Well, that looks nice.  However, those print statements take time to execute and perhaps worse, they’re using interrupt routines and handlers to play with the hardware UART, so even if your code was interrupt driven, you don’t know what kind of influence they might have or disruptions they might cause unless you go under the hood and really know what’s happening.

The short of it is that code such as that will cause problems like this:

So you got that first byte, but then by missing a clock cycle the next value you recieve is right shifted.  In this case it converts the register value the master wanted to send, 0x12, to 0x9 and the slave has no idea what the master actually wanted.

Even worse, even if you only miss that single clock, eventually you’ll wind up with a total number of clocks that isn’t a multiple of 8.  That means that you’ll be spending time stuck in that loop:

  // wait until done
  while (!(SPSR & (1 << SPIF)));

in the SPItransfer() function.

The solution here is to keep things snappy and to know when you can safely play with interrupts or spend time doing other things.  You can exchange processing time for firmware size by avoiding calls to functions altogether (since these require internal clock cycles on your slave, pushing arguments and pointers on and off the stack) by inlining the code.  A simple

// returns: byte received
inline byte SPItransfer(byte value) {

  // start sending value to master
  SPDR = value;
  // wait until done
  while (!(SPSR & (1 << SPIF)));

  // get value received from master
  return SPDR;

should work for that function, as well as keeping critical sections within the main loop, rather than as distinct functions.

The other thing to do is to know how your slave will be used and code accordingly, namely by taking time to do work after a given transaction completes or whenever we’re not selected.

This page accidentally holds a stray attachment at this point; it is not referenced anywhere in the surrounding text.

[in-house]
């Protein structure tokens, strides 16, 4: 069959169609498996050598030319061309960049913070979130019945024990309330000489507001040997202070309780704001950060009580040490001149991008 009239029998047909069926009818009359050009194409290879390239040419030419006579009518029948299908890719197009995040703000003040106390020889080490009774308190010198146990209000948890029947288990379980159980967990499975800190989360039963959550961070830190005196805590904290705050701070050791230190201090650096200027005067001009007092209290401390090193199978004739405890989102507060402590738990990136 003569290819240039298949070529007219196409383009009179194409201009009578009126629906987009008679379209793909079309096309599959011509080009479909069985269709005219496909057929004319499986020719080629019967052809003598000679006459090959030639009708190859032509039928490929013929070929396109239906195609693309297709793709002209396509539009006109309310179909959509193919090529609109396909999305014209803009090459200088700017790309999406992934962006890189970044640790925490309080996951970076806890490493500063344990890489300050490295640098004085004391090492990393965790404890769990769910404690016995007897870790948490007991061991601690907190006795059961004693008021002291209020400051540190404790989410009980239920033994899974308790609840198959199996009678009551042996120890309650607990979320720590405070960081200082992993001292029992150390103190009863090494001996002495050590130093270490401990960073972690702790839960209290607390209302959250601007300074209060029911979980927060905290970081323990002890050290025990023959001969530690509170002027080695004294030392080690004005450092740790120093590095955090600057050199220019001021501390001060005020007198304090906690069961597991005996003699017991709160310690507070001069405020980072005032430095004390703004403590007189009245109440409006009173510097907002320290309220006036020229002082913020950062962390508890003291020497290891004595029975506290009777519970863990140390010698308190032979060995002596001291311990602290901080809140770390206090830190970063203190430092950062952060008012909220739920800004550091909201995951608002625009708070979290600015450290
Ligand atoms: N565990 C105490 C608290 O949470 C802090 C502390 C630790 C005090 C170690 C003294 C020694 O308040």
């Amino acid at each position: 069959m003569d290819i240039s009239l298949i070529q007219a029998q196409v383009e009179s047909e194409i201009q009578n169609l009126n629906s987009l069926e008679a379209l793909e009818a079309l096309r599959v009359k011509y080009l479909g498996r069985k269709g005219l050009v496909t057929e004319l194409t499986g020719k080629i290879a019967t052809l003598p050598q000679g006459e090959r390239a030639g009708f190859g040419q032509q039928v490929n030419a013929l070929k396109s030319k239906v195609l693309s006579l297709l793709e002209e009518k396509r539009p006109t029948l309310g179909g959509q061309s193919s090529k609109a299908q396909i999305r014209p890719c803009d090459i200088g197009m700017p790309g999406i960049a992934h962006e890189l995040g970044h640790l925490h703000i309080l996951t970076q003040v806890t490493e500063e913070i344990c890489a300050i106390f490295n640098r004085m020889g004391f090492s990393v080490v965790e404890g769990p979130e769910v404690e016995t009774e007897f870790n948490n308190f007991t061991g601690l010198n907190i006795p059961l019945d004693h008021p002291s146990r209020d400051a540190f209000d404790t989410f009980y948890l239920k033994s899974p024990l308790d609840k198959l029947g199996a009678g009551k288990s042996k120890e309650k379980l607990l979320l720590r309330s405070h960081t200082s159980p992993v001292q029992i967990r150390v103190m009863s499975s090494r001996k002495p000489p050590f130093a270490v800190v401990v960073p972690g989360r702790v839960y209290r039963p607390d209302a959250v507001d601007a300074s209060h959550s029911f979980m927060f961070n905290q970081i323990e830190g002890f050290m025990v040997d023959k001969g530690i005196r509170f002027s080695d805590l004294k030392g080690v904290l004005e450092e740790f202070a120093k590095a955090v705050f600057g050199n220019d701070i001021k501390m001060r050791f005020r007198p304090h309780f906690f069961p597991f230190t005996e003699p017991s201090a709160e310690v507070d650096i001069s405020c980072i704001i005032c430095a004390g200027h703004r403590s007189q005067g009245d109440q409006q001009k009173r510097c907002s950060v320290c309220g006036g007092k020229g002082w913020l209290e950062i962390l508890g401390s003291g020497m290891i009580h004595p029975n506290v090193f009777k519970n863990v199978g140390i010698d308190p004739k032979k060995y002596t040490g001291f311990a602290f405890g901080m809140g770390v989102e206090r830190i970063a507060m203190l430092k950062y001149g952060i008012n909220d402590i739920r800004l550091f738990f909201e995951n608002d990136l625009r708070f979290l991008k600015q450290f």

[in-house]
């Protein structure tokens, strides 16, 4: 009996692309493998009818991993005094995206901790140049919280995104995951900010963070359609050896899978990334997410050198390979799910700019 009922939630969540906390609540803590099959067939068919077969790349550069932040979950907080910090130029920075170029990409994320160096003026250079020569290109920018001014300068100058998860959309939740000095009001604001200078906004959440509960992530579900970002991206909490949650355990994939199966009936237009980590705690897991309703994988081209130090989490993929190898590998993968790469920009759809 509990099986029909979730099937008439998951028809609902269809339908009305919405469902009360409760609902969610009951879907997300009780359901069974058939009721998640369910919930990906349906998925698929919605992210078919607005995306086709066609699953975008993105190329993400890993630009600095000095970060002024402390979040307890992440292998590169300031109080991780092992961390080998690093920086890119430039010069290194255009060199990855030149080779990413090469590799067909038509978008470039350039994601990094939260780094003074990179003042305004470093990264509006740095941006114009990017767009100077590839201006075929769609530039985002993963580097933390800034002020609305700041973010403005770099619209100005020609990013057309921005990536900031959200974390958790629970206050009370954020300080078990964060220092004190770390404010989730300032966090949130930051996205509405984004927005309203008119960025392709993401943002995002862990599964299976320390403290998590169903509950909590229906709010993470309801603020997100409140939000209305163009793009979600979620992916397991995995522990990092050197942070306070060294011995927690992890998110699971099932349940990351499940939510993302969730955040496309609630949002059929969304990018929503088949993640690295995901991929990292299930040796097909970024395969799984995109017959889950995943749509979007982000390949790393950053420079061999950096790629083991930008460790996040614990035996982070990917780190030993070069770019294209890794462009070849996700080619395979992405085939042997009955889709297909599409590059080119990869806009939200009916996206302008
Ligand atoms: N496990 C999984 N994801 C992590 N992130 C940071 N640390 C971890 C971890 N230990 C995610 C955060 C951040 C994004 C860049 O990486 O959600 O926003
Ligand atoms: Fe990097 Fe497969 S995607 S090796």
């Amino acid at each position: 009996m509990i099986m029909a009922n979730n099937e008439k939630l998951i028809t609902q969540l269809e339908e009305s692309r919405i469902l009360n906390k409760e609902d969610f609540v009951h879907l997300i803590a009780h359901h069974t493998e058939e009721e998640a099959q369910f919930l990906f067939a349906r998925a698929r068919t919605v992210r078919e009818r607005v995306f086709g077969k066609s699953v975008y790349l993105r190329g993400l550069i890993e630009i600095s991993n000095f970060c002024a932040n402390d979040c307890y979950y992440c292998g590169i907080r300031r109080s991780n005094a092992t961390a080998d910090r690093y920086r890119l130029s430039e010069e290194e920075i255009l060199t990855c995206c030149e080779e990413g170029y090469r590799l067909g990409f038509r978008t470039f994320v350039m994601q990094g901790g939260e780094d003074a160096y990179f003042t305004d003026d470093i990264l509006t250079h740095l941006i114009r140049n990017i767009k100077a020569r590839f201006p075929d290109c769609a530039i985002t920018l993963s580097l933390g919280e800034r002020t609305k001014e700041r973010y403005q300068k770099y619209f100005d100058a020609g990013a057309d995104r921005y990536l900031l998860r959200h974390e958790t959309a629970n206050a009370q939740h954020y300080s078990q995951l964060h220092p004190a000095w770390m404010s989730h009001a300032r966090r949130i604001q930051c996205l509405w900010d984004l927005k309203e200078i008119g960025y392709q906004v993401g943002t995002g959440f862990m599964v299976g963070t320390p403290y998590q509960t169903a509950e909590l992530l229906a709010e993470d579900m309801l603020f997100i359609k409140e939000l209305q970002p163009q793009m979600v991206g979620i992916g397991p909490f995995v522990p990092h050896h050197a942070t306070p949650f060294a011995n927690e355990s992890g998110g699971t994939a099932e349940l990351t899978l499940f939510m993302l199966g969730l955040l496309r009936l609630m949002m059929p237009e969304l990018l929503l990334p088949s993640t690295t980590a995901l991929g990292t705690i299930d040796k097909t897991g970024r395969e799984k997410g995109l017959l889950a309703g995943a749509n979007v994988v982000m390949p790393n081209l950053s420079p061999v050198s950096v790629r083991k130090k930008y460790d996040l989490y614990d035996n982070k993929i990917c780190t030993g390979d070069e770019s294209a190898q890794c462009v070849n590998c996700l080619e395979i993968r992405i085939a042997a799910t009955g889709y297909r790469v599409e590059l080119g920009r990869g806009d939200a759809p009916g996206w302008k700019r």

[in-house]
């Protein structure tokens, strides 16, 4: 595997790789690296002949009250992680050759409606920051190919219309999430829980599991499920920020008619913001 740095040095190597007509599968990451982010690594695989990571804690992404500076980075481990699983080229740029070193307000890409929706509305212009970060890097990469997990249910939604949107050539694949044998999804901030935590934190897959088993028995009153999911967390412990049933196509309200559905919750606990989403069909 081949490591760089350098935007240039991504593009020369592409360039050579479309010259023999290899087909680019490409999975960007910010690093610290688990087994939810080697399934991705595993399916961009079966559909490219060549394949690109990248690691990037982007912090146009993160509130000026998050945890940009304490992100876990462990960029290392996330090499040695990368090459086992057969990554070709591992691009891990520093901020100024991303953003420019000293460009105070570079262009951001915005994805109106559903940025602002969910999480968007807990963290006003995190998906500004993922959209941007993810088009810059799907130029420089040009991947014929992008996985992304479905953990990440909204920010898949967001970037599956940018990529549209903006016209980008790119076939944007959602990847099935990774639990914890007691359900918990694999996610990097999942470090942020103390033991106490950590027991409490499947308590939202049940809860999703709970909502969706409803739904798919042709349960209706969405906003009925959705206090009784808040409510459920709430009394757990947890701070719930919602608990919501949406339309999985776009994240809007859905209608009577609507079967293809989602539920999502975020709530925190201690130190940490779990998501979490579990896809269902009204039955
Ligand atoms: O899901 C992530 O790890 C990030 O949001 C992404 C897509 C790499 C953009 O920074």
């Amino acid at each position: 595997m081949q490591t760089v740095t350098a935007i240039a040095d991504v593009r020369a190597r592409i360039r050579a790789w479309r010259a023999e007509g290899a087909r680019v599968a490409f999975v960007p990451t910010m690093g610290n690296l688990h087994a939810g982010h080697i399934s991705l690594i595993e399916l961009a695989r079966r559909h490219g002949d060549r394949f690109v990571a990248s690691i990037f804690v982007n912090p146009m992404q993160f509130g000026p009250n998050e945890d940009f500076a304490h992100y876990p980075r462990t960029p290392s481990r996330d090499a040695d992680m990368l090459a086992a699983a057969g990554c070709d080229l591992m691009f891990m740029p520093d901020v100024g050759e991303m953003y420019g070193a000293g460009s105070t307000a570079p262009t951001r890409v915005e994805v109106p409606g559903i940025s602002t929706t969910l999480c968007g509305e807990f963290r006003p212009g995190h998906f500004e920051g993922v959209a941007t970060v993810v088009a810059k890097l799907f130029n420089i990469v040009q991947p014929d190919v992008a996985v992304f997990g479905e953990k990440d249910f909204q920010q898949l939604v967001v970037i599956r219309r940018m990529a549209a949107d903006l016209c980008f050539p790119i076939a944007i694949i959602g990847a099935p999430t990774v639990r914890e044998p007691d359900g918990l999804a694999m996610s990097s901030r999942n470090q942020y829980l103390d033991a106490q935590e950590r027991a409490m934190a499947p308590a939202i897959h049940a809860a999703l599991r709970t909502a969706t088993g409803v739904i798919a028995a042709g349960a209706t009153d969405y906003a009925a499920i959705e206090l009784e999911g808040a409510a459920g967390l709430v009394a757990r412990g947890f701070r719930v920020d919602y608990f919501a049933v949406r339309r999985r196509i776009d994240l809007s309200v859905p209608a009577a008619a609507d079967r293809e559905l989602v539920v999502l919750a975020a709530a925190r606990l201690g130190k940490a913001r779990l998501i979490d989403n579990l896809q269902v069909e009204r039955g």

Since, in this example, every transaction starts with:

  1. Opcode (1 byte)
  2. Register Address (1 byte); and then
  3. 1 or 2 bytes, in or out

It was always best to get those first two bytes in one go, then act appropriately.  So

  // ... we've been selected and are ready...
  // there are always 2 bytes coming in from master, 
  // get those now:
  byte opCode = SPItransfer(0x0); // OPCODE with read/write bit
  byte reg = SPItransfer(0x0); // get the register address
  isWrite =  !(opCode & 0x1);
  switch (reg)
     // do the right thing...

Also, I knew one sequence of import would be:

  1. Setup the pins on port B as output and set their levels, then
  2. Read the values on the inputs of port A

The trick was to prepare the values to return for port A after that first step was done, rather than before the second step when they’re being requested and time is of the essence.  That way, all the work is done while the master is busy preparing to make its next request.

Hopefully, this guide will have helped you get started writing your own sensor or peripheral device with an SPI interface.  If you do make an interesting module, or need help in doing so, please get in touch and let me know.  Have fun!